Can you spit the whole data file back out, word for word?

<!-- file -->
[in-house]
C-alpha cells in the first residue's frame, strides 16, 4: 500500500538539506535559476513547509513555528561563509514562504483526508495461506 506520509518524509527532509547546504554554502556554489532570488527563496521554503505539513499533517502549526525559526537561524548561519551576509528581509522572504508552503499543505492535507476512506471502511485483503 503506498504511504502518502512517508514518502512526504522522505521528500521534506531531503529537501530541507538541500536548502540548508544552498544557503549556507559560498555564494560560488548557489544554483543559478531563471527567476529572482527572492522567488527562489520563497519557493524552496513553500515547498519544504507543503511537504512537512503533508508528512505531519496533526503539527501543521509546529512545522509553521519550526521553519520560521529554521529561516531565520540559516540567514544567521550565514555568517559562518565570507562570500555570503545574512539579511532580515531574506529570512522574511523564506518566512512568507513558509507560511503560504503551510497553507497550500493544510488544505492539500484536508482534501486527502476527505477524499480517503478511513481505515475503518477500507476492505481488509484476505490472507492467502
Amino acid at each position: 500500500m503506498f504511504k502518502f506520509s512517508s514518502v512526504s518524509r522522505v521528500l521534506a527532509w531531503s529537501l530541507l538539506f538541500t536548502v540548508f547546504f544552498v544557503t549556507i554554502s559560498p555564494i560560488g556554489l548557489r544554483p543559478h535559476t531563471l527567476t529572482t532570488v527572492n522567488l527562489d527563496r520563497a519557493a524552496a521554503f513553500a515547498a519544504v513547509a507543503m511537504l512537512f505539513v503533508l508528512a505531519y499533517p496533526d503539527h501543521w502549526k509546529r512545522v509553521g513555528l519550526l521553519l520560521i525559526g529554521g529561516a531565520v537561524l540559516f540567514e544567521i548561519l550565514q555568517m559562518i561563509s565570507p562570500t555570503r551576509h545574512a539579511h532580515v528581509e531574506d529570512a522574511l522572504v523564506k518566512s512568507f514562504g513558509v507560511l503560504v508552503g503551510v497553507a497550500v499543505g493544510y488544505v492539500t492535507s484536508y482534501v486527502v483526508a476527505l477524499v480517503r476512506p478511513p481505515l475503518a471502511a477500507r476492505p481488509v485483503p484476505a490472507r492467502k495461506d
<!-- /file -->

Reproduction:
[in-house]
C-alpha cells in the first residue's frame, strides 16, 4: 500500500538539506535559476513547509513555528561563509514562504483526508495461506 506520509518524509527532509547546504554554502556554489532570488527563496521554503505539513499533517502549526525559526537561524548561519551576509528581509522572504508552503499543505492535507476512506471502511485483503 503506498504511504502518502512517508514518502512526504522522505521528500521534506531531503529537501530541507538541500536548502540548508544552498544557503549556507559560498555564494560560488548557489544554483543559478531563471527567476529572482527572492522567488527562489520563497519557493524552496513553500515547498519544504507543503511537504512537512503533508508528512505531519496533526503539527501543521509546529512545522509553521519550526521553519520560521529554521529561516531565520540559516540567514544567521550565514555568517559562518565570507562570500555570503545574512539579511532580515531574506529570512522574511523564506518566512512568507513558509507560511503560504503551510497553507497550500493544510488544505492539500484536508482534501486527502476527505477524499480517503478511513481505515475503518477500507476492505481488509484476505490472507492467502
Amino acid at each position: 500500500m503506498f504511504k502518502f506520509s512517508s514518502v512526504s518524509r522522505v521528500l521534506a527532509w531531503s529537501l530541507l538539506f538541500t536548502v540548508f547546504f544552498v544557503t549556507i554554502s559560498p555564494i560560488g556554489l548557489r544554483p543559478h535559476t531563471l527567476t529572482t532570488v527572492n522567488l527562489d527563496r520563497a519557493a524552496a521554503f513553500a515547498a519544504v513547509a507543503m511537504l512537512f505539513v503533508l508528512a505531519y499533517p496533526d503539527h501543521w502549526k509546529r512545522v509553521g513555528l519550526l521553519l520560521i525559526g529554521g529561516a531565520v537561524l540559516f540567514e544567521i548561519l550565514q555568517m559562518i561563509s565570507p562570500t555570503r551576509h545574512a539579511h532580515v528581509e531574506d529570512a522574511l522572504v523564506k518566512s512568507f514562504g513558509v507560511l503560504v508552503g503551510v497553507a497550500v499543505g493544510y488544505v492539500t492535507s484536508y482534501v486527502v483526508a476527505l477524499v480517503r476512506p478511513p481505515l475503518a471502511a477500507r476492505p481488509v485483503p484476505a490472507r492467502k495461506d